At Interviews & Reviews we have two valuable resources - our reviewers/readers and authors. They kind of go hand in hand. We need each other.
We have a little over fifty team members from different walks of life here at I & R. Some are stay-at-home moms, and some are students and others are even authors themselves. All claim the title of "Christian" and know that our primary purpose at I & R is to promote books and authors who bring glory to God through their writing. We are not just a "book review blog," we are also a ministry, working to build up the body of Christ and spread the Gospel through the written word.
Therefore, when someone submits a book to us, we have certain expectations. We expect a "Christian" book to be without foul language, extreme violence and sexual situations. We expect a message of redemption, grace or hope.
I & R Team Reviewer Rebecca Maney says:
I personally expect published books to be edited with a smart cover and interesting back copy. That back copy is important and plays a huge part in whether or not your book is selected for review. Consider it your "elevator pitch." When you submit a book to us, it is displayed to our reviewers like a book on a shelf. Your book is competing with many other books, often in the same category, so make it stand out. Don't give me the whole story, but give me enough to make me reach for your book!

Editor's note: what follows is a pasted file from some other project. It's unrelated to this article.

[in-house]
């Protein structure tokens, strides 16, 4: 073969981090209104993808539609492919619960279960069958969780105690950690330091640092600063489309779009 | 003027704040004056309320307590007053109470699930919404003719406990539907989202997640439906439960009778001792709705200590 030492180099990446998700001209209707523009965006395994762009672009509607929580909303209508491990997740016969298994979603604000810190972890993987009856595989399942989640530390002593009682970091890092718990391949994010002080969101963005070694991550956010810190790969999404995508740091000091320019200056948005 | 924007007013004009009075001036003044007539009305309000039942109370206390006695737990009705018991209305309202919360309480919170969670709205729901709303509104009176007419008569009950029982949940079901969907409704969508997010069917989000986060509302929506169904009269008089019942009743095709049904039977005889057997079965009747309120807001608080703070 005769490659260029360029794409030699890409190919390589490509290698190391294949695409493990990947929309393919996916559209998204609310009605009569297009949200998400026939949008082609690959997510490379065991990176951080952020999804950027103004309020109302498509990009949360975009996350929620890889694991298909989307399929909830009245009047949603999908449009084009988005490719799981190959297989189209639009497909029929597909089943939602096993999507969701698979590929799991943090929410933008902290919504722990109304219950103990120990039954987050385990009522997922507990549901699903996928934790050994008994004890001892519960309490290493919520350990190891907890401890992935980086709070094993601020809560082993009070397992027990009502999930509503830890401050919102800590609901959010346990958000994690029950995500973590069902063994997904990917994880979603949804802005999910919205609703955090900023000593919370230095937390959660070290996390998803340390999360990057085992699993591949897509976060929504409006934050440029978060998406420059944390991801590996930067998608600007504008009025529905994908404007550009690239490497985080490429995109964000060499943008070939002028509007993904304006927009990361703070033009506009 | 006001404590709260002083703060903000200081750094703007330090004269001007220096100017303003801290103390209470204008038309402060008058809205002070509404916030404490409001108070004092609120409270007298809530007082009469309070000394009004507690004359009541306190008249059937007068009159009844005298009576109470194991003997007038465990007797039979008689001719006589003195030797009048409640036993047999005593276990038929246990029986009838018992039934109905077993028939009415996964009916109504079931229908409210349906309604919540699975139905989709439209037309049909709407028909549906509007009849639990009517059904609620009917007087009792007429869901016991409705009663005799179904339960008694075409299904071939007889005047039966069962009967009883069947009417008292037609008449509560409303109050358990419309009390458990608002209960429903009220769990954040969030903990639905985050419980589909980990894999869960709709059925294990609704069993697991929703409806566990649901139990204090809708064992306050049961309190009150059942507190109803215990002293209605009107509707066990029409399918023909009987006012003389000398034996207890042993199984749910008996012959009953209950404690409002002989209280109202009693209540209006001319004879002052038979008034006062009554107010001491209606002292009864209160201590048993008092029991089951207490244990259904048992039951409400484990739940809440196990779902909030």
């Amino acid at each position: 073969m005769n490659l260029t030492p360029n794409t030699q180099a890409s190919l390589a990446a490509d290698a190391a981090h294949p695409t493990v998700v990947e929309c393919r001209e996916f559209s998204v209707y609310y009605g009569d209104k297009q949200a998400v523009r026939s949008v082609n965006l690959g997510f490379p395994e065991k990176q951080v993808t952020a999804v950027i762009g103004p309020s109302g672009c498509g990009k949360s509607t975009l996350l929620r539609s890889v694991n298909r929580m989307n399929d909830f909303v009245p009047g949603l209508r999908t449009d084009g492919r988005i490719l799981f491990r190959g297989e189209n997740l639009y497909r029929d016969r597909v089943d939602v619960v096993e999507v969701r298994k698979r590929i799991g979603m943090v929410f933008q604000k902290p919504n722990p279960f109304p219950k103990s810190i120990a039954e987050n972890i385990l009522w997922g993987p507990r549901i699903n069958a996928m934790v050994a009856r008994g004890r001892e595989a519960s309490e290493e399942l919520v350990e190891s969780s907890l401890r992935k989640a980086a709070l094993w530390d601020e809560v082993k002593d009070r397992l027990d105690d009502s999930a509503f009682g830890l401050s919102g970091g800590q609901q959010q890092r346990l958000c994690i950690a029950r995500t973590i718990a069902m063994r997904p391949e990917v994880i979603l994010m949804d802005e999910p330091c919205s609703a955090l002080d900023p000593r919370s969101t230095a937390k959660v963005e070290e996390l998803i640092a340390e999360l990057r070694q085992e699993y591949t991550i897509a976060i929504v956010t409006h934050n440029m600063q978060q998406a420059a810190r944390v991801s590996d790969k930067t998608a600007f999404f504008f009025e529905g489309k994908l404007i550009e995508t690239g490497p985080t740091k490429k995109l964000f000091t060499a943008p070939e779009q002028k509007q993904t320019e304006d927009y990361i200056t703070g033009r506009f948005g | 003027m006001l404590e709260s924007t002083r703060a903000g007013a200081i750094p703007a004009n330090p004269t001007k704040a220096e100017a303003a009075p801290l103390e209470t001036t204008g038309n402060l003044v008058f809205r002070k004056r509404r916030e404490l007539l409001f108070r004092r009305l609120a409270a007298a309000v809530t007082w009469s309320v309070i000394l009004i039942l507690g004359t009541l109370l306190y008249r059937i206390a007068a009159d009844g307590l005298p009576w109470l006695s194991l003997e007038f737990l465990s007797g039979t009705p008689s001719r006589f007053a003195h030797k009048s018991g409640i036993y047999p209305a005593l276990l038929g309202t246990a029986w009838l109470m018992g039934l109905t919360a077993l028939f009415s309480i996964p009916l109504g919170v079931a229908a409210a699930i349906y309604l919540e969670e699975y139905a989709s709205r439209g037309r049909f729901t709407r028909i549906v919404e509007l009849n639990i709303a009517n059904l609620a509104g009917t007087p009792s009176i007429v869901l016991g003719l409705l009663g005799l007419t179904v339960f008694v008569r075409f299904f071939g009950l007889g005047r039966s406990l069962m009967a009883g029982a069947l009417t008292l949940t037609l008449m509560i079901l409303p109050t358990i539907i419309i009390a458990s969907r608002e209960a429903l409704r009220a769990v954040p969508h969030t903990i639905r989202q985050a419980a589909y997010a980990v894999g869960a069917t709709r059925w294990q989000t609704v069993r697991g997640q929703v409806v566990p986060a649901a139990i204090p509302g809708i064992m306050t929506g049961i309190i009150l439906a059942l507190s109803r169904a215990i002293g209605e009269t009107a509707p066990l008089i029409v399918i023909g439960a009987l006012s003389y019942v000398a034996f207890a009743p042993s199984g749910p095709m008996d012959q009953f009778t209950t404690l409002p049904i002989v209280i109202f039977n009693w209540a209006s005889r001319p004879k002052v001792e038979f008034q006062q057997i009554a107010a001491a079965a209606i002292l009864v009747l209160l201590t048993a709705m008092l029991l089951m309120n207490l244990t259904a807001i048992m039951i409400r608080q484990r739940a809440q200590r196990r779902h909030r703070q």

That's what reviewers expect from a book. But what about authors? What do they expect from a review?
One of the frequent complaints I hear from authors (and as an author myself it is one of my pet peeves) is that the reviewer recaps the story by almost repeating word for word the back copy of the book. Most book review sites include the book description before the reviews, so there is no need to include it again. Instead, authors expect reviewers to explain what they liked and didn't like about their book. Hopefully they loved everything! But if there is something that was the reason a book dropped to three stars, a reviewer should gently explain why.
Author Eleanor Bertin agrees:
I know many reviewers are mindful of hurting an author's feelings and so they give a lower rating without any explanation. You only hurt an author if you are mean in your review. If you give valid points and explain why you did not like a book, or something in it bothered you, it helps the author (or it should) grow in their craft. Believe it or not you are helping, not hurting when you explain in a loving way, why you gave a book a low rating.
So what is a reasonable expectation for an author when they submit a book to Interviews & Reviews? We will contact you immediately if someone requests it. We will do our best to review it in a timely matter. We will be honest, and we will promote your book by placing our reviews on this website and on Amazon, Goodreads, Christianbooks.com and various member blogs. We will promote it on Twitter and Instagram as well. In addition, if your book receives four or five stars from one of our reviewers, it will be entered in our book of the month contest. The winners become finalists in our Book of the Year Awards.
Want to submit something to us today? Just visit www.interviewsandreviews.com/booksubmissions, fill out the form and we will contact you.
Want to join our reviewing team? Read our Reviewer Guidelines and if you decide we might be a good fit for you, fill out a form and we'll contact you.